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I sometimes use common phrases that I'd rather spruce up with a single word or more direct phrase, or perhaps just by using fresher wording. One phrase I'd like to change is: "was the fact that."

My sentence is: "Mentioned in the article was the fact that international waters are so vast it would be impossible to use navies to protect the area [from piracy]."

closed as unclear what you're asking by FumbleFingers, Bradd Szonye, Kristina Lopez, cornbread ninja 麵包忍者, choster Nov 10 '13 at 17:48

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    The first problem is that was the fact that is not a phrase. It's just a string of words that includes parts of several constituents and occurs when they occur together. There's a clause introduced by that, and there's a predicate noun phrase the fact accompanied by a past tense auxiliary verb was, but no subject -- although it's predictable that the subject would be an extraposed dummy it. So there's a whole lot of syntax involved in generating this string of words, but it's not a syntactic constituent itself. – John Lawler Nov 8 '13 at 17:54
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    What you may be asking about is the difference between the factive NP complement construction the fact that S versus a straightforward S. Compare He denies the fact that the Earth is spherical with He denies that the Earth is spherical, and then change spherical to flat. A Factive construction is one that presupposes its complement, like He was not aware that she was present, which entails she was present, versus He did not think that she was present, which entails nothing about her presence. – John Lawler Nov 8 '13 at 17:59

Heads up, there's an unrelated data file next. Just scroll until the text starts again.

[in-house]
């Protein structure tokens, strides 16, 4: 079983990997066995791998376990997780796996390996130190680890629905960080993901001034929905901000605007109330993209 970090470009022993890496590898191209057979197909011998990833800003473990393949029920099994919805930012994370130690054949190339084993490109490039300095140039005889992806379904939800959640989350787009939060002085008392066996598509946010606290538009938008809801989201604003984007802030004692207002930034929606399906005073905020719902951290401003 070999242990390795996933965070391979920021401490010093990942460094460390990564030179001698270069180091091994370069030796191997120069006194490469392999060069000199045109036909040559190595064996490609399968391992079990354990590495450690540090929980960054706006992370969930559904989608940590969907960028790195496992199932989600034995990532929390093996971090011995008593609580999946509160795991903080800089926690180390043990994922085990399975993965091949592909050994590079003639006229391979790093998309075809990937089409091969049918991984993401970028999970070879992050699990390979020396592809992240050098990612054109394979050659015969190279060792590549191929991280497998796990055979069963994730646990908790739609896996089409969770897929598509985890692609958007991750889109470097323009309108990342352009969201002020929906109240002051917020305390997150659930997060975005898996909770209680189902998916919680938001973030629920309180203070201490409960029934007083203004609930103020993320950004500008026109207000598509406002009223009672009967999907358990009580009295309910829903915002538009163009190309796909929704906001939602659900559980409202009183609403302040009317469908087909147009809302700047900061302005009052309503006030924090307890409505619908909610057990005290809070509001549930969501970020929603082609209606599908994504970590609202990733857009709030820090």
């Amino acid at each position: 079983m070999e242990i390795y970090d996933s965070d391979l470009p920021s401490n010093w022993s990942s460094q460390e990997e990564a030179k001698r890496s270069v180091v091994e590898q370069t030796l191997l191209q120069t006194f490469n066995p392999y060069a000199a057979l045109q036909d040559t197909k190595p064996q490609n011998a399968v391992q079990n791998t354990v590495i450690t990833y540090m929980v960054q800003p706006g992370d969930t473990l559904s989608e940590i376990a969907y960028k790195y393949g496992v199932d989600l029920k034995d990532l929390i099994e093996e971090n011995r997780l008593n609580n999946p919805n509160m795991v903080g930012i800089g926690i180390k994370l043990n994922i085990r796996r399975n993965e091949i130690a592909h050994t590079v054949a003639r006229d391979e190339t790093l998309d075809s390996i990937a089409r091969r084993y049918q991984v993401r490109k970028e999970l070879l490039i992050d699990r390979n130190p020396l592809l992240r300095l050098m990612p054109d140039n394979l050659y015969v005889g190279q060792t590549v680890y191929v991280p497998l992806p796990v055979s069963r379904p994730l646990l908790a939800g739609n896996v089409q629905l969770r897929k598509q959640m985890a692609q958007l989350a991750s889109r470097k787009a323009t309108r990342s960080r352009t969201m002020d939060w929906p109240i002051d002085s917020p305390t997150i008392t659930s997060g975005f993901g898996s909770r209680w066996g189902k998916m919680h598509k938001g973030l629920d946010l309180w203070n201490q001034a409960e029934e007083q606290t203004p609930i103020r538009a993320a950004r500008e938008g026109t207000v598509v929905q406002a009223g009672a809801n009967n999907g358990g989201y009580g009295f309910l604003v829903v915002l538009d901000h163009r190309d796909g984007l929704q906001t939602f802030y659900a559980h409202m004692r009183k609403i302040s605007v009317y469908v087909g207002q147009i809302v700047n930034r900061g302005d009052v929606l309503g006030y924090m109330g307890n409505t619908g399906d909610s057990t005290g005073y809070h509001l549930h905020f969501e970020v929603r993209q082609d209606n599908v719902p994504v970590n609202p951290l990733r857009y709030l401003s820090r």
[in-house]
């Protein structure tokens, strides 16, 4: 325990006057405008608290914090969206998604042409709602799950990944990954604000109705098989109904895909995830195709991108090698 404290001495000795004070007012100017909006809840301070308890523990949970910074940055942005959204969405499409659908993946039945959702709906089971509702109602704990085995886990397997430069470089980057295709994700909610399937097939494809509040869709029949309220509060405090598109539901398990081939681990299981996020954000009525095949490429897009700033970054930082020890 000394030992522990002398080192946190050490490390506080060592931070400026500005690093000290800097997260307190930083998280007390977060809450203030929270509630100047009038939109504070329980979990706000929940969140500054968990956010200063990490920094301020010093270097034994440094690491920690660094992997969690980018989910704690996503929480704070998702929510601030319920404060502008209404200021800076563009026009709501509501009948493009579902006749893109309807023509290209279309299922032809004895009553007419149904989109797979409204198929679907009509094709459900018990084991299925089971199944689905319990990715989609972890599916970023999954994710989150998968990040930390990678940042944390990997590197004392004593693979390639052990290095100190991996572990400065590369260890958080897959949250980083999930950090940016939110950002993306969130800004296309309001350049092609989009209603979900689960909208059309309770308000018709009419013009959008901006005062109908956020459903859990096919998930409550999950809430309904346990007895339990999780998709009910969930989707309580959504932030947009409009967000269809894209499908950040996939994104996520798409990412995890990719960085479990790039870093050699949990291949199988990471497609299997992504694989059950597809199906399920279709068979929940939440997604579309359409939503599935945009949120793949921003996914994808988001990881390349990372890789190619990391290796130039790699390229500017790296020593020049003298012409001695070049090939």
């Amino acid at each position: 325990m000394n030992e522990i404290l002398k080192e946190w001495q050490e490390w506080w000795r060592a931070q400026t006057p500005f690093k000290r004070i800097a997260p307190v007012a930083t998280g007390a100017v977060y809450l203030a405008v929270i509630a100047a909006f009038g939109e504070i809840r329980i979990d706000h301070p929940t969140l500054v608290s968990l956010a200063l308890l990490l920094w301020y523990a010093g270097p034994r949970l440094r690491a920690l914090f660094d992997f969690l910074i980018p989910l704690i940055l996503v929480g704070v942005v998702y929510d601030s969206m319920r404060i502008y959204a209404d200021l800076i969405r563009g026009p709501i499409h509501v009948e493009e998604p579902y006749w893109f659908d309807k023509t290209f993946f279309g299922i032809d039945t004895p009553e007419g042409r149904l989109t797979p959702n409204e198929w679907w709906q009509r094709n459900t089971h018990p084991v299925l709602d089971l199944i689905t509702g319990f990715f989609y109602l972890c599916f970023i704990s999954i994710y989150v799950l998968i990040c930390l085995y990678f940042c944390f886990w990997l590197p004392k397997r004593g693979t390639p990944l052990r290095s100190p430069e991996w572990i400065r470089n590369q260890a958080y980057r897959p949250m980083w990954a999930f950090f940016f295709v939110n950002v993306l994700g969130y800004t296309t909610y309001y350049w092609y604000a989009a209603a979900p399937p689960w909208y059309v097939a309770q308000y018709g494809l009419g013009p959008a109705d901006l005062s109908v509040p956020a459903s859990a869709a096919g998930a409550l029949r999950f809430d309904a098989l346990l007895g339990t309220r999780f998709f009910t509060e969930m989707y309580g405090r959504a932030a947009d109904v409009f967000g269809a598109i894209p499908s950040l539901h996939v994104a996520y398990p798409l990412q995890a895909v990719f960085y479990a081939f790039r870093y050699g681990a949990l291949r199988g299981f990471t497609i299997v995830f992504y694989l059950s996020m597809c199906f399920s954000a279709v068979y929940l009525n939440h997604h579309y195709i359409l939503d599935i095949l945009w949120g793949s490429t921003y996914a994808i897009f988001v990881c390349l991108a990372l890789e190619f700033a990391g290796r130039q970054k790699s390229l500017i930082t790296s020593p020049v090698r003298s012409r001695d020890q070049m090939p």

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    I'm sorry, but you seemed to not understand my question. Thank you for the try, though. – Elaine Jan 7 '14 at 21:37
  • You're welcome. But nobody else seems to have understood it either, it appears. – John Lawler Jan 7 '14 at 21:42
  • Daniel Harbour seemed to have understood it. – Elaine Jan 7 '14 at 21:46
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I share your reluctance to use the fact that, as I generally find that its near redundancy can be made totally redundant with some gentle rephrasing. In this case, how about just avoiding the passive:

The article mentioned that the international waters are so vast that it would be impossible to use navies to protect the area.

Alternatively, maintaining the passive, you could use a nominalization instead of a subordinate clause:

Mentioned in the article was the impossibility of using navies to protect the area, as the international waters are so vast.

Or a more succinct version of the same structure, eschewing the as clause:

Mentioned in the article was the impossibility of using navies to protect so vast an expanse of international waters.

  • Thank you, Mr. Harbour, I appreciate your answer. I should have rephrased my sentence. Your first example fits my style, typically, and, inadvertently perhaps, answers my question in part. I should have defined "fact" more precisely. I see how by using a more accurate word I would have been clearer in my statement and would have avoided "the fact that." Nevertheless, I am still wondering if there were a single word which could replace that phrase, in general, or if in avoiding it, I need to more clearly identify whatever "fact" replaced, as you did with the word "impossibility"? – Elaine Jan 7 '14 at 22:55

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